Safety and Value of Self Bone Marrow Transplants Following Chemotherapy in Scleroderma Patients

2014-08-27 03:55:59 | BioPortfolio


Scleroderma, or systemic sclerosis (SSc), is a diffuse connective tissue disease characterized by changes in the skin, blood vessels, skeletal muscles, and internal organs. The purpose of this study is to determine the safety and value of self bone marrow transplants after chemotherapy in patients with severe SSc.


SSc is a chronic disease involving the abnormal growth of connective tissue, which supports the skin and internal organs. This disease can affect the skin, making it hard and tight; it can also damage the blood vessels and internal organs such as the heart, lungs, and kidneys. Initially, precursor blood cells will be mobilized from the bone marrow into the blood stream after chemotherapy and white blood cell growth factors are administered. These precursors (or autologous stem cells) can be harvested from the bloodstream in a procedure called leukapheresis; it is the precursor blood cells that are transplanted back into the patient's body after high dose chemotherapy. Autologous stem cells are preferred over donor bone marrow because there is no risk of rejection. This study will evaluate the safety and effectiveness of self bone marrow transplants after intravenous chemotherapy in patients with SSc.

Prior to transplantation, patients will undergo diphtheria/tetanus (DT) vaccination and blood collection. Two weeks after vaccination, patients will have a Hickman catheter inserted into their bodies and will be admitted to the hospital to receive mobilization chemotherapy with intravenous (IV) cyclophosphamide. Patients will be discharged after receiving the cyclophosphamide therapy with the understanding that they must stay locally and must return to the outpatient clinic daily to have blood samples drawn and to receive an injection of a growth factor, G-CSF, in stimulate blood cell production. Patients will undergo leukapheresis at the clinic when their white blood cell (WBC) counts reach 2500 cells/mm3 or more. A machine called the Nexell Isolex 300i will be used to remove T-cells from the cells collected by leukapheresis.

After leukapheresis and other pre-transplant procedures have been completed, patients will be hospitalized for approximately 14 to 21 days. On Days 1 through 5 of hospitalization, patients will receive IV fludarabine and one of several possible dose levels of cyclophosphamide. On Days 3 through 5, patients will receive IV thymoglobulin to kill the T-cells that cause the damage from systemic sclerosis. On Day 8, patients will receive their own stem cells from the previous leukapheresis procedure. While in the hospital, patients will be monitored by daily blood collection and will not be discharged until their white blood cell counts return to a safe, stable level. Prior to discharge from the hospital, patients will undergo a second leukapheresis.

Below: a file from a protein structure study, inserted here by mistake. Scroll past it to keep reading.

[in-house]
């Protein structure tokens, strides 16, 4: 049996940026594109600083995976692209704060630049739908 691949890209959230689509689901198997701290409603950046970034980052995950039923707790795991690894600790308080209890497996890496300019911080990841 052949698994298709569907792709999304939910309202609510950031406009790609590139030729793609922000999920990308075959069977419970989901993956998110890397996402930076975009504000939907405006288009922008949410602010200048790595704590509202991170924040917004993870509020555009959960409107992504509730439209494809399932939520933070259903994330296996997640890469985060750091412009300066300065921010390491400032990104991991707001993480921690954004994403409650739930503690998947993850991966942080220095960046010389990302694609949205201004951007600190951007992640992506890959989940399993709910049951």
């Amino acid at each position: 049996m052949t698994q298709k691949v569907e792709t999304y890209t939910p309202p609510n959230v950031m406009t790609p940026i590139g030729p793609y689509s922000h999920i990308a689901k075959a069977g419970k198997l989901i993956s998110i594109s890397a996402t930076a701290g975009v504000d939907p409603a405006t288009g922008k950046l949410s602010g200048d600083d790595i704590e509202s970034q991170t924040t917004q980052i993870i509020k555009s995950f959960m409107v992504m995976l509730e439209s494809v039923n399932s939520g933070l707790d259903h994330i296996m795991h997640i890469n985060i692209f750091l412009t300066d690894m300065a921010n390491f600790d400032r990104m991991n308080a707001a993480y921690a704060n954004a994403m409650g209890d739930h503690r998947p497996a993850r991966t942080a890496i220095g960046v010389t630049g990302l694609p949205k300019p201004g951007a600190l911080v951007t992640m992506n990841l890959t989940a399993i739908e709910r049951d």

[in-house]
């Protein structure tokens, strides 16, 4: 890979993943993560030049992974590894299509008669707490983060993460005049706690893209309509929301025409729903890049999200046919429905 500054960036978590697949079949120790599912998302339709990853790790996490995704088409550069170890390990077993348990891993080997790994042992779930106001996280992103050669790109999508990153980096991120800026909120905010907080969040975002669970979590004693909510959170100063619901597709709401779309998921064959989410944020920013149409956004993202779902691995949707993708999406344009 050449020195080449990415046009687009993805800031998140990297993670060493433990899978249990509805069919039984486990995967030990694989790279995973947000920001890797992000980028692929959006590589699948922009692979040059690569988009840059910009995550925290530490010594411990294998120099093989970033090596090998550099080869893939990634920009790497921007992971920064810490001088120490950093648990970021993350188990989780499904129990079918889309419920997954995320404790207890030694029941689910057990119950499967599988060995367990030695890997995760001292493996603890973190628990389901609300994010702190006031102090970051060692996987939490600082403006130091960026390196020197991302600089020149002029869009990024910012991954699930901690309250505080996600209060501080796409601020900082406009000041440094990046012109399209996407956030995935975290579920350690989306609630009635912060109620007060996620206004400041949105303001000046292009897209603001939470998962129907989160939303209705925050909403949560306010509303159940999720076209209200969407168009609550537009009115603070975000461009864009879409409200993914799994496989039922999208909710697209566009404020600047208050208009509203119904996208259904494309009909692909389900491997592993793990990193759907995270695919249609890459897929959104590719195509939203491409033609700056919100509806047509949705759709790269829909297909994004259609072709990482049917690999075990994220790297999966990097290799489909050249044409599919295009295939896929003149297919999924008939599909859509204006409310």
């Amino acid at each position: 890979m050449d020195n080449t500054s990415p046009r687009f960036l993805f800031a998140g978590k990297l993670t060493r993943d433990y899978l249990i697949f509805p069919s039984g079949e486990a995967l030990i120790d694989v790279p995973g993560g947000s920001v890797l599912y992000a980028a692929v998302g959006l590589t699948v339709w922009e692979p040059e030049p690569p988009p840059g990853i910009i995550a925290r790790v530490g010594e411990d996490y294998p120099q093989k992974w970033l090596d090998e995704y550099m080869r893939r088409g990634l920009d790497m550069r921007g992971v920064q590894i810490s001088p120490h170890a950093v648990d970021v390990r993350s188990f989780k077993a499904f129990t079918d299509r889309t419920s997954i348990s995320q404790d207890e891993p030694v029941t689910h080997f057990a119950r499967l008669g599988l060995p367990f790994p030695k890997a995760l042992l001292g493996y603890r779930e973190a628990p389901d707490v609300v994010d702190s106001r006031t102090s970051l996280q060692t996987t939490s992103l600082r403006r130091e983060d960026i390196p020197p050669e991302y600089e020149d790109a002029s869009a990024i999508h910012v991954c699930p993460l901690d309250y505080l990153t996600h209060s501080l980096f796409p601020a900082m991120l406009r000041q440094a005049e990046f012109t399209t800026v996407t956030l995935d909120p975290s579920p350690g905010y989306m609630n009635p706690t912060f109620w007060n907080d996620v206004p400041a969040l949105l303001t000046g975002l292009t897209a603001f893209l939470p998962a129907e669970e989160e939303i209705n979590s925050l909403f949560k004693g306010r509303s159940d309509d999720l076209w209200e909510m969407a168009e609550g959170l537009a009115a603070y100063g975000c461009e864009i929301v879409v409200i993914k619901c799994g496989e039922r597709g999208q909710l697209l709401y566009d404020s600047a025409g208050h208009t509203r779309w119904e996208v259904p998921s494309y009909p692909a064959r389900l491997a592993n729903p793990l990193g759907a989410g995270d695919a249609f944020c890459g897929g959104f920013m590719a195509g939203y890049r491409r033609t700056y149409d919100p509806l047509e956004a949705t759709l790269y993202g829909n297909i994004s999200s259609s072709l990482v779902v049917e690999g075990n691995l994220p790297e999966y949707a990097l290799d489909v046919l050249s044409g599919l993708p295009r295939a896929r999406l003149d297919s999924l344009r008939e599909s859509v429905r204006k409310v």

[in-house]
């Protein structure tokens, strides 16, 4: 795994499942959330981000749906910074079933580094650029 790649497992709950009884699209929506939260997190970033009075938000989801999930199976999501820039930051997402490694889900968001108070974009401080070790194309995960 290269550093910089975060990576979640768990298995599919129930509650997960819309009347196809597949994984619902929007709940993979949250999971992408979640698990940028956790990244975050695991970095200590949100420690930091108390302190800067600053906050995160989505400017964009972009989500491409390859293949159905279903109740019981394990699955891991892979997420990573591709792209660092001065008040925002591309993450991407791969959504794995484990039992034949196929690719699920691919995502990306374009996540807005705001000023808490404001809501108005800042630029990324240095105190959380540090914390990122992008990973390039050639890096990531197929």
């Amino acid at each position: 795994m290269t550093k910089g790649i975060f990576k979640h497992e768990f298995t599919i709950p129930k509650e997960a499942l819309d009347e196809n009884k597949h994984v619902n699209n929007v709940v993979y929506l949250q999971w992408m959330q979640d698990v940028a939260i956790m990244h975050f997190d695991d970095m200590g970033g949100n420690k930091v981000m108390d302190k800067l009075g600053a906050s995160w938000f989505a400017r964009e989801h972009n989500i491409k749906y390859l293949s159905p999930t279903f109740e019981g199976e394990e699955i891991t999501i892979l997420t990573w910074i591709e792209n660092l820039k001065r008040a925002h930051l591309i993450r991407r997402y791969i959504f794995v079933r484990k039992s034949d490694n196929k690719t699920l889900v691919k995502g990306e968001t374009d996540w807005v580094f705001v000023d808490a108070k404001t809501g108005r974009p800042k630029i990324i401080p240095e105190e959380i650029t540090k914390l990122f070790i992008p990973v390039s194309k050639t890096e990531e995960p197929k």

Patients are required to stay locally in Pittsburgh up to 100 days post-transplantation. Study visits will occur at the clinic every week for the first three months after transplant and again at 4, 5, 6, 9, 12, 18, and 24 months post-transplantation. Study visits will include a physical exam and blood collection; patients will be also asked to complete a questionnaire. Patients will undergo an electrocardiogram (EKG) at Month 1, a chest x-ray at Month 6, 24-hour urine collection at Months 6 and 18, and pulmonary tests at Months 6, 12, and 24. Additional leukapheresis will be conducted at 12 and 24 months post-transplant to assess patients' health.

Study Design

Allocation: Non-Randomized, Control: Dose Comparison, Endpoint Classification: Safety/Efficacy Study, Intervention Model: Parallel Assignment, Masking: Open Label, Primary Purpose: Treatment




Fludarabine, Cyclophosphamide, Thymoglobulin, Leukapheresis, Self bone marrow transplant


UPMC Hillman Cancer Center
United States




National Institute of Arthritis and Musculoskeletal and Skin Diseases (NIAMS)

Results (where available)

View Results


Published on BioPortfolio: 2014-08-27T03:55:59-0400

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Medical and Biotech [MESH] Definitions

Neoplasms located in the bone marrow. They are differentiated from neoplasms composed of bone marrow cells, such as MULTIPLE MYELOMA. Most bone marrow neoplasms are metastatic.

Techniques for the removal of subpopulations of cells (usually residual tumor cells) from the bone marrow ex vivo before it is infused. The purging is achieved by a variety of agents including pharmacologic agents, biophysical agents (laser photoirradiation or radioisotopes) and immunologic agents. Bone marrow purging is used in both autologous and allogeneic BONE MARROW TRANSPLANTATION.

The soft tissue filling the cavities of bones. Bone marrow exists in two types, yellow and red. Yellow marrow is found in the large cavities of large bones and consists mostly of fat cells and a few primitive blood cells. Red marrow is a hematopoietic tissue and is the site of production of erythrocytes and granular leukocytes. Bone marrow is made up of a framework of connective tissue containing branching fibers with the frame being filled with marrow cells.

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Removal of bone marrow and evaluation of its histologic picture.

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